Rebecca Massey appealing (strictly in a legal sense)

johnboy 7 May 2011 28

The Canberra Times has the news that convicted murderer Rebecca Massey is chancing her arm on the ACT’s appeal-a-go-round, safely removing the case from a know-nothing jury of her peers and returning it to the forgiving arms of the judiciary.

Massey’s legal team argues the judge who presided over the trial, Justice Malcolm Gray, failed to direct the jury properly on crucial points of law.

According to appeal papers, Justice Gray did not properly direct the jury about the evidence upon which Massey relied in her self-defence claim.

He is said to have failed to give the jury adequate instructions on the matter of self-defence and failed to link his instructions to the evidence on the topic.

It is argued that the errors deprived Massey of a fair chance of acquittal and the jury’s verdict is ”unsafe and unsatisfactory” as a result.

Massey’s lawyers seek to have her murder conviction quashed, allowing the Ngunnawal woman to walk free, or have the case remitted to the Supreme Court again for a re-trial.


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28 Responses to Rebecca Massey appealing (strictly in a legal sense)
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Lookout Smithers Lookout Smithers 3:58 am 26 May 11

cleo said :

You can’t change what you don’t acknowledge.

That doesn’t even make sense. What are trying to say? That the appeal is evidence that she doesn’t feel bad about killing someone? It really is rare. Who says anyone wants to acknowledge? Or that its even their own views? Pay more attention. Its an appeal in court. One which she is entitled to lodge. It invariably is the case with murders.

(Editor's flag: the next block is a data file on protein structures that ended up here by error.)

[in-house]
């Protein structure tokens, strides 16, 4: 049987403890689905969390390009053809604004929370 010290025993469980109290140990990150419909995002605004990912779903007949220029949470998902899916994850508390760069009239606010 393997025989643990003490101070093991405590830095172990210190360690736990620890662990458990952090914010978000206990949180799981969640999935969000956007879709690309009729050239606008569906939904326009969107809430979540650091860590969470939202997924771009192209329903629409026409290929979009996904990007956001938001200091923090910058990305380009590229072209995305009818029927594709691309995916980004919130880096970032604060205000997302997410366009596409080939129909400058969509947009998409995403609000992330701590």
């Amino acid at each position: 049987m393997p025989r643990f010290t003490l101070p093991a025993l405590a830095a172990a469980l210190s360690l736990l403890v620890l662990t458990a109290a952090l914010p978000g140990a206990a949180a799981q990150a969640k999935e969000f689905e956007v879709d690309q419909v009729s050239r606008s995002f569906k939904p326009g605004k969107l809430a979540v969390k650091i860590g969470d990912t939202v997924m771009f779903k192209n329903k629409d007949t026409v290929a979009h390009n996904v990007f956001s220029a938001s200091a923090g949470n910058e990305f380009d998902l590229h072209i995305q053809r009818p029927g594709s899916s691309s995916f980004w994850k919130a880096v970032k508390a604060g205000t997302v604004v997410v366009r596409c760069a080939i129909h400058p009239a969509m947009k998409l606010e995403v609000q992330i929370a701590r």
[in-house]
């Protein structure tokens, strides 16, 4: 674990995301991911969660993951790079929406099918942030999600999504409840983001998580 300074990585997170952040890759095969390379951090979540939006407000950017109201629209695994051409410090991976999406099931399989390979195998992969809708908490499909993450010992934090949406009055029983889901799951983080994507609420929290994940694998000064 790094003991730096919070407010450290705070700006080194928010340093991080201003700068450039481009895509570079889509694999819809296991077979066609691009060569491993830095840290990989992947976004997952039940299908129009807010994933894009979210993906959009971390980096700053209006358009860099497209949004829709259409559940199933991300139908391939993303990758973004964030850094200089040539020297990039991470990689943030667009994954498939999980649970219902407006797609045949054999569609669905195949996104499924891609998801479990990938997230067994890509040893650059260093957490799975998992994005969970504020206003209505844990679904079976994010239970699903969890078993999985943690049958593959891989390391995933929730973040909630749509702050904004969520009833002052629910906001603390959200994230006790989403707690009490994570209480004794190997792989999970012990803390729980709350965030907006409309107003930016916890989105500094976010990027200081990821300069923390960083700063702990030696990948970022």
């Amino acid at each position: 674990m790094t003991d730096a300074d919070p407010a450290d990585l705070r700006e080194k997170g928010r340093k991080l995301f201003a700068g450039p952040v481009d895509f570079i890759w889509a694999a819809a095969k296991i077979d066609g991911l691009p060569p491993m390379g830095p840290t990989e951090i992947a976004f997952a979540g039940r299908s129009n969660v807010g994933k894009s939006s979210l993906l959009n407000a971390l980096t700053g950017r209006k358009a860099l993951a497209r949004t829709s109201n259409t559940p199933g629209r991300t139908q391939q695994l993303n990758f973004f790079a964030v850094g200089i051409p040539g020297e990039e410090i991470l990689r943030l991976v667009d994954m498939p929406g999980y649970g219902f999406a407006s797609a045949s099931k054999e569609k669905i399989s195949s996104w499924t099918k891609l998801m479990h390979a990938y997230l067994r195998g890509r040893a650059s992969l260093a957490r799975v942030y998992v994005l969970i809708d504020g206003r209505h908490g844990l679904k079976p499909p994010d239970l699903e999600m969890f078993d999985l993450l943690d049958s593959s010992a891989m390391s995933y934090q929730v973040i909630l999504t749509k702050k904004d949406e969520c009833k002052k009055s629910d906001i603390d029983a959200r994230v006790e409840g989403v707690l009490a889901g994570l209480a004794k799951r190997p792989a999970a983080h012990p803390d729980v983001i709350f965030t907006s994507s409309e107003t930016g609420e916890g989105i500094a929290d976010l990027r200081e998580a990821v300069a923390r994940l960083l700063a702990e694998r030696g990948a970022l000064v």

cleo cleo 11:49 pm 25 May 11

You can’t change what you don’t acknowledge.

Chop71 Chop71 3:24 pm 09 May 11

Calamity said :

Fantastic title. Just fantastic.

I accidently cought a bus (that she was on) one day and luckily enough I could hear her foul mouth before I saw her face. I found both her language and looks far from appealing.

Skidbladnir Skidbladnir 2:52 pm 09 May 11

Aj_1987 said :

Although the judge him self said after the trial we may discus it with whom ever we want…

You can discuss details made public, things deemed admissable as evidence, and details of preceedings which occurred in open court (just like the rest of us) but identifying yourself or anyone else who was part of the jury which declared Rebecca Massey guilty of murder, effectively says [Name Unknown] residing at [Address Unkown], was satisfied beyond all reasonable doubts that Rebecca Massey stabbed someone in a public space in front of witnesses, and was responsible for their death.

Hypothetical: